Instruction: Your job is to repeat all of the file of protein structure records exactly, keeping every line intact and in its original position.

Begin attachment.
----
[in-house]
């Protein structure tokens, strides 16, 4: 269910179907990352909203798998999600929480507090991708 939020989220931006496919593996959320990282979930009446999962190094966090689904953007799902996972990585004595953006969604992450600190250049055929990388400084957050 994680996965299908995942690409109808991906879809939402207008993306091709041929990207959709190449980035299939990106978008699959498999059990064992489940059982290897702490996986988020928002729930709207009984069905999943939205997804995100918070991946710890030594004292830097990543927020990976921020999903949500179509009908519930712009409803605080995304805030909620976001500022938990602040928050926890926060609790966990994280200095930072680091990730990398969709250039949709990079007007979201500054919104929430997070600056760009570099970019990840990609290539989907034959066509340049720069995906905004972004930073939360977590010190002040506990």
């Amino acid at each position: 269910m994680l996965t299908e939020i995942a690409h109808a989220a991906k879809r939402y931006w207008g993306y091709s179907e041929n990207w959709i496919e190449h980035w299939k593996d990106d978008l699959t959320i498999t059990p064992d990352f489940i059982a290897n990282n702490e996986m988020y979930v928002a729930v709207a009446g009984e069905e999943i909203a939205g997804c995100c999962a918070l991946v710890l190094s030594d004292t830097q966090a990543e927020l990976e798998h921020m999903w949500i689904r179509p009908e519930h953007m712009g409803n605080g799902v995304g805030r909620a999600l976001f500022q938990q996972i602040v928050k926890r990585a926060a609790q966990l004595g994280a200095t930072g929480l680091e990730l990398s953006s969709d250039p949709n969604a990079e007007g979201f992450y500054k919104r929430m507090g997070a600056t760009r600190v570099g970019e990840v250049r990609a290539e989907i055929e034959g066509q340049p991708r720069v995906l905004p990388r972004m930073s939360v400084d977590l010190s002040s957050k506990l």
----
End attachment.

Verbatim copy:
[in-house]
């Protein structure tokens, strides 16, 4: 269910179907990352909203798998999600929480507090991708 939020989220931006496919593996959320990282979930009446999962190094966090689904953007799902996972990585004595953006969604992450600190250049055929990388400084957050 994680996965299908995942690409109808991906879809939402207008993306091709041929990207959709190449980035299939990106978008699959498999059990064992489940059982290897702490996986988020928002729930709207009984069905999943939205997804995100918070991946710890030594004292830097990543927020990976921020999903949500179509009908519930712009409803605080995304805030909620976001500022938990602040928050926890926060609790966990994280200095930072680091990730990398969709250039949709990079007007979201500054919104929430997070600056760009570099970019990840990609290539989907034959066509340049720069995906905004972004930073939360977590010190002040506990």
């Amino acid at each position: 269910m994680l996965t299908e939020i995942a690409h109808a989220a991906k879809r939402y931006w207008g993306y091709s179907e041929n990207w959709i496919e190449h980035w299939k593996d990106d978008l699959t959320i498999t059990p064992d990352f489940i059982a290897n990282n702490e996986m988020y979930v928002a729930v709207a009446g009984e069905e999943i909203a939205g997804c995100c999962a918070l991946v710890l190094s030594d004292t830097q966090a990543e927020l990976e798998h921020m999903w949500i689904r179509p009908e519930h953007m712009g409803n605080g799902v995304g805030r909620a999600l976001f500022q938990q996972i602040v928050k926890r990585a926060a609790q966990l004595g994280a200095t930072g929480l680091e990730l990398s953006s969709d250039p949709n969604a990079e007007g979201f992450y500054k919104r929430m507090g997070a600056t760009r600190v570099g970019e990840v250049r990609a290539e989907i055929e034959g066509q340049p991708r720069v995906l905004p990388r972004m930073s939360v400084d977590l010190s002040s957050k506990l």